As Anderson continued, he spoke about children keying in on subtle, lifestyle hints and social cues from their parents.   They notice friendships and interactions outside the home. The issue, I believe, is that because the children are infrequently introduced to diversity in their home lives, there is no innate desire to pursue it through social media. There is no color blindness to eradicate  when everyone is the same shade on a chosen social outlet.

We have to ask ourselves these questions because social media is how society cultivates and influences circulating conversations. Does self-segregation, anchored by a type of implicit bias, void colorblindness and/or the innate desire to integrate through social media? Let me know what you think.

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Amy Grahan, a reporter for CNN, recently shed light on a study done by Pew entitled “Digital Differences.” Apparently, one out of every five adults in the United States does not have access to the internet.  Pew surveyed 2,260 adults over the age of 18; and, because it was a phone survey, they distributed it in English and in Spanish.

Although Pew’s report discusses the level of internet presence amongst different races, it also states that individuals suffering from disabilities are far more unlikely to engage in these social practices.  “The 27% of adults living with disability in the U.S. today are significantly less likely than adults without a disability to go online (54% vs. 81%),” Pew reports.  “Senior citizens, those who prefer to take our interviews in Spanish rather than English, adults with less than a high school education, and those living in households earning less than $30,000 per year are the least likely adults to have internet access.”

I wish Grahan pushed the envelope a little further because I am curious as to whether there is variation in levels of health and/or fundamental, social skills in those disconnected from the Internet verses those who never disconnect.  Is there an untapped level of appreciation of society as it changes; and, are they less narcissistic without hundreds of Facebook “friends” commenting on photos?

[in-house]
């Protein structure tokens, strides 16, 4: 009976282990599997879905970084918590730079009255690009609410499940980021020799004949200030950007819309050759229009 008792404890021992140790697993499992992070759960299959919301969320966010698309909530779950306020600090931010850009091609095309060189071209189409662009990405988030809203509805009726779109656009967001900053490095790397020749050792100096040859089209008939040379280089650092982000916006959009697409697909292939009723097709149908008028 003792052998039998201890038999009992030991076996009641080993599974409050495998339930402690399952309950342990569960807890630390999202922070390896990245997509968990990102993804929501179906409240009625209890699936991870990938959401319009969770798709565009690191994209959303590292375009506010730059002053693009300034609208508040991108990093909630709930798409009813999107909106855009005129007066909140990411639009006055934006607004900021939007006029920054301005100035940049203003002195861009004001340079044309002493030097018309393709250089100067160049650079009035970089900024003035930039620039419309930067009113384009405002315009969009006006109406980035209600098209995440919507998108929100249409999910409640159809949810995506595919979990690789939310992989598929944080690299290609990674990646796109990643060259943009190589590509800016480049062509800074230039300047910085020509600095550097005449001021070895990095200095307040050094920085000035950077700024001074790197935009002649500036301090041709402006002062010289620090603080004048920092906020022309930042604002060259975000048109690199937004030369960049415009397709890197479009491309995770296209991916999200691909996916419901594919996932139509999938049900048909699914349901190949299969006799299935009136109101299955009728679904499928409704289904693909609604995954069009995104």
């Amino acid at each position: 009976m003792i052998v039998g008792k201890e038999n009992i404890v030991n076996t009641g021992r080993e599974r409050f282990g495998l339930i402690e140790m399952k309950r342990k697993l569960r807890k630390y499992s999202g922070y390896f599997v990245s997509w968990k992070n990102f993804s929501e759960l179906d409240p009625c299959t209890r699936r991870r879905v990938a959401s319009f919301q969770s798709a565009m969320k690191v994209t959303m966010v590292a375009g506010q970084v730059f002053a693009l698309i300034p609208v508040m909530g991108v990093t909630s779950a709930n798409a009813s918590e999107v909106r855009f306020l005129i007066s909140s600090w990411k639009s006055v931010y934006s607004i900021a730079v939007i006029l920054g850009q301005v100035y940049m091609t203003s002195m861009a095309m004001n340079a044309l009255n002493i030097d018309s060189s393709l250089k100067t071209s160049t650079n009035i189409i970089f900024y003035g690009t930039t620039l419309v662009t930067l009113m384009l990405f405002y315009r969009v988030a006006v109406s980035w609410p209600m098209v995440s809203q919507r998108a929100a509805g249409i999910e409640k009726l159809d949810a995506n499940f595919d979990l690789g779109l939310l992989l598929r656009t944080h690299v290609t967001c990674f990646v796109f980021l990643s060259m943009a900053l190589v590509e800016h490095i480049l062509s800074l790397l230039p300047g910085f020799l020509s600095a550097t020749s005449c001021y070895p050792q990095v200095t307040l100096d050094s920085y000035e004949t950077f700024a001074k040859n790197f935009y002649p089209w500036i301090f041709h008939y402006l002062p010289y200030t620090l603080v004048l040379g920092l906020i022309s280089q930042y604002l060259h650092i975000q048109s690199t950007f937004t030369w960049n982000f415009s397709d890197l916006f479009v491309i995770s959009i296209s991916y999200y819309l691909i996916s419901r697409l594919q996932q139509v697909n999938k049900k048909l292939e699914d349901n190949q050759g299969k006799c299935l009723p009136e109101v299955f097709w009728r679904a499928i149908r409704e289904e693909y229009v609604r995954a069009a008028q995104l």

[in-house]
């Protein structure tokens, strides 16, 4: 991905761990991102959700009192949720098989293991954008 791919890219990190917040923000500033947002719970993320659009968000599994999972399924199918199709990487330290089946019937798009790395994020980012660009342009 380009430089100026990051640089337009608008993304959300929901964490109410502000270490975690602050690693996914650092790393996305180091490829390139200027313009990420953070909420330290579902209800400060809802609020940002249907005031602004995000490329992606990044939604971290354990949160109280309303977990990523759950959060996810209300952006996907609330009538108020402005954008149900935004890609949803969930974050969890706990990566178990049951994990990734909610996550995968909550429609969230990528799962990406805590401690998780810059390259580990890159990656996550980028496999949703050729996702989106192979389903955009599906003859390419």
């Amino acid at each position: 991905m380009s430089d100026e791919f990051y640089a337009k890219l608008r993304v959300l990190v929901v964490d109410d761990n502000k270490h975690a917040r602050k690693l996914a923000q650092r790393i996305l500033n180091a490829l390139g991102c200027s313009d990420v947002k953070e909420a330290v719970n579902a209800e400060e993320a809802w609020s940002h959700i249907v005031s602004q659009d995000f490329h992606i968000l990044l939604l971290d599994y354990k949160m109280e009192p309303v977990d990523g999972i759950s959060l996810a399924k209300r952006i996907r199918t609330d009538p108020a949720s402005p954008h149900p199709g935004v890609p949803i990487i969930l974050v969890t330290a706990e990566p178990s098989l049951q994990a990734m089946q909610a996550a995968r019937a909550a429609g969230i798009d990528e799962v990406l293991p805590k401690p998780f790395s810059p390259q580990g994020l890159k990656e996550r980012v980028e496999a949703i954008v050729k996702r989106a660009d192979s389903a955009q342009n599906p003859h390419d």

Grahan reported that most individuals without internet access opted out of this social practice because their household income was around 30,000 and/or their education level topped out after their high school graduation.  Even though, without the internet, they probably do not need a Facebook reminder every time a friend’s birthday comes around, there is still a social deprivation when it comes to the length of their reach.  Or, is the technologically savvy individual equally disadvantaged since life with internet still leads to some unwilling to break the electronic forth wall?

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A counter-argument for this topic is that those engulfed in the Internet are more likely to live a life of dependence and internal disconnect.  Americans’ believe they are knowledgeable because the world is at their fingertips; but, how many people actually take advantage?  Americans are becoming polished sheep who, through social capitalism, are taught that electronic subjugation is how we survive.  Maybe there is validation in self-segregation between those who connect to and those who disconnect from the internet.  We have to ask ourselves. Are we seeking knowledge, or are we seeking knowledge within preset limitations?  And, if we have knowledge, is that enough?  Let me know what you think.

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“Don’t let the Internet be the frame around your artistic mind.”

-Melahnie Springfield

Click hyperlink to locate above photo

Okay. Not to laugh at the tomfoolery of a public, 21st century “The Boy is Mine” reenactment, but I think anytime virtual beef is organized into a 4D crime, it becomes pretty hysterical.  Emily Price, a blogger for Mashable reported on a squabble that occurred initially inside of a local, Georgia Waffle House. Yes, it all started over a plate of syrupy pancakes covered in canned fruit.

Apparently, the confrontation resulted from unresolved tension between two groups of women because the argument pertained to a changed, Facebook/relationship status.  The two groups of women took their argument outside, and shots were fired towards the sky–I am assuming–to regain control of the escalating situation.

Generally speaking, I blog about self-segregation in social media and try to resolve issues between political parties, types of class, race relations, relationships and so on; but, in this case, I think being an advocate for self-segregation may have yielded a safer result.

By no means am I condoning violence; I just believe that if you start a new relationship and have knowledge of a jealous ex boyfriend/girlfriend and his/her patterns of behavior, maybe un-friending him/her (from all partners involved) is the best option.  It is beautiful to be proud of your significant other; but, it serves as an alternate purpose if you are using your relationship to coax a begrudging response.

Be the bigger person… or, at least, find another Waffle House.